But I don’t. I’m Ben— an eighty-something graying man, probably on the verge of decline. On dusks like this, as the remnants of the day slowly fade, I take the time to marvel that age. From a rocking chair, I like to ponder the things that I’ve done (or did not do) and tally my age in days.

“Boy, you forgot to throw the garbage out!” I suddenly remembered.

“What?” my wife’s voice echoed from behind.

“Nothing, dear. Today, I’m just 29,293 days old.”

She gave me her most beautiful smile and acquiesced, “Aren’t we both?”

Word Count: 100


In response to this week’s Friday Fictioneers prompt. Friday Fictioneers is a weekly writing challenge hosted by Rochelle Wisoff-Fields where a photo is used as a prompt for a hundred-word piece of fiction. The photo prompt is a courtesy of Emily L. Gant. Thank you!

Glad to come up with this story while listening to Kenny Roger’s Through the Years on a reclining chair and I just found out that I’m 8,786 days old! Happy weekend, everyone! 🙂 🙂 🙂

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Some battles

I am over you— or so I thought.

For the tears brimming from my eyes begged to disagree as I walked in the ruins of Corregidor, one step after another, while our tour guide, Mark, eagerly narrated the tragic history of its ruins. I should be sad for the thousands of souls who have suffered and died, fighting for their freedom against the Japanese troops. My heart should bleed for Bataan’s fall.

But no.

Instead, memory lane brought me to the footpath of our past. A battle that was only written in our history. A battle that I have never won. It was the time when we’re throwing curses at each other like they were mortars; each hit led to an explosion. We did all the talking but no one dared to liste—.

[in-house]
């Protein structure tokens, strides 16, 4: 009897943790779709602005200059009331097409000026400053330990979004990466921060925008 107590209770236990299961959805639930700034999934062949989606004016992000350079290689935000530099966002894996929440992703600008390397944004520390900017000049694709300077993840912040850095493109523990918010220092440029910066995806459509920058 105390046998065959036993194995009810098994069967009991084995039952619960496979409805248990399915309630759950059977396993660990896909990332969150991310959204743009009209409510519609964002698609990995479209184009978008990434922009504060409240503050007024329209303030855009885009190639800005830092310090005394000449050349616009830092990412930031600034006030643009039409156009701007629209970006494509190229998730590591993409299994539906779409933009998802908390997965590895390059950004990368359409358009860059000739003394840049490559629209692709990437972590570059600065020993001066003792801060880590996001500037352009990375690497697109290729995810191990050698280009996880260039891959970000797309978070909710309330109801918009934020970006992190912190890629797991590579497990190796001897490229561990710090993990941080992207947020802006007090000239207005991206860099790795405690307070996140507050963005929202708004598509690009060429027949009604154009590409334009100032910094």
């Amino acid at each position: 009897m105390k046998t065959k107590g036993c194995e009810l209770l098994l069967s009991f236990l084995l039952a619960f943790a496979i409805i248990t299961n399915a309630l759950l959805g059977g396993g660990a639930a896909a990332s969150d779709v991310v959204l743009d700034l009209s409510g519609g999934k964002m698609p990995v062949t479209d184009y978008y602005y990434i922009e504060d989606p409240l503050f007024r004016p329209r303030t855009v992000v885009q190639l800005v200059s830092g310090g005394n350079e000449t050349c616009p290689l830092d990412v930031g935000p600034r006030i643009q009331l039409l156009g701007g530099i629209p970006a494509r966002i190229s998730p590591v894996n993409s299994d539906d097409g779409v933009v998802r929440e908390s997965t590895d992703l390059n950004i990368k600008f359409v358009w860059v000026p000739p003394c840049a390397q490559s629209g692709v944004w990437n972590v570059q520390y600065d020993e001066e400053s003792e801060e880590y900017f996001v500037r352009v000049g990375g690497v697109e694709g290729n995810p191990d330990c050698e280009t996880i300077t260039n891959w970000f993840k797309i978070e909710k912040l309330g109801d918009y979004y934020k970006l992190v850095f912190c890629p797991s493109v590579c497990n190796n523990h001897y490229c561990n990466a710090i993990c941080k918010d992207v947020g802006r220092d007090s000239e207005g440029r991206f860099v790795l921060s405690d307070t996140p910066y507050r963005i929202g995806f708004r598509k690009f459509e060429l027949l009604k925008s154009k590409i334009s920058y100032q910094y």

“Mika?” a voice stopped my reverie and I was back with the tour guide again. “Are you okay?” he continued.

Wiping the tears from my eyes, I nodded. “Yes. I was just thinking that someone should have raised the white flag.”

Word Count: 175


Here is for Flash Fiction for Aspiring Writers prompt. Thank you Louise for the photo and PJ for another fun prompt. :):) 🙂

P.S. For some strange reasons I kept thinking of WWII when I saw this photo. Philippines, of course, was not spared from the bloodshed. A few hours after Pearl Harbor, Japanese troops came and seize occupancy in the country that lasted for 3 years. Thousands of Filipino and Americans suffered and died during that time. On May 6, 1942, at the Battle of Corregidor, Japan roared with victory.

…and sorry for the love twist. I couldn’t help it! 😀

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MV Logos Hope

146 03 March 6th 2016

“Dad! Hurry!” shouted Grae

“Daddy!” yelled Abbey

It was a cloudless day when Danny, along with his kids, drove towards the harbor for a very special event. Docked in the berth of Pier Uno was the world’s largest floating library. Operated by a German charity group, MV Logos Hope has been travelling across the world for forty-five successful years. The ship remains in each port for a month, offering its wide-range of educational materials and over 5,000 titles to thousands of visitors at an affordable price.

As they entered the ship, Danny felt transported to a different world. He couldn’t help but wonder how this warship-looking vessel carried books instead of bombs. Its dark hardwood timbers coated in a flat clear oil-based varnish maintained its antique look. Three cannons are also noticeable in the bow area where Grae has started playing make-believe pirate. Boys, he thought.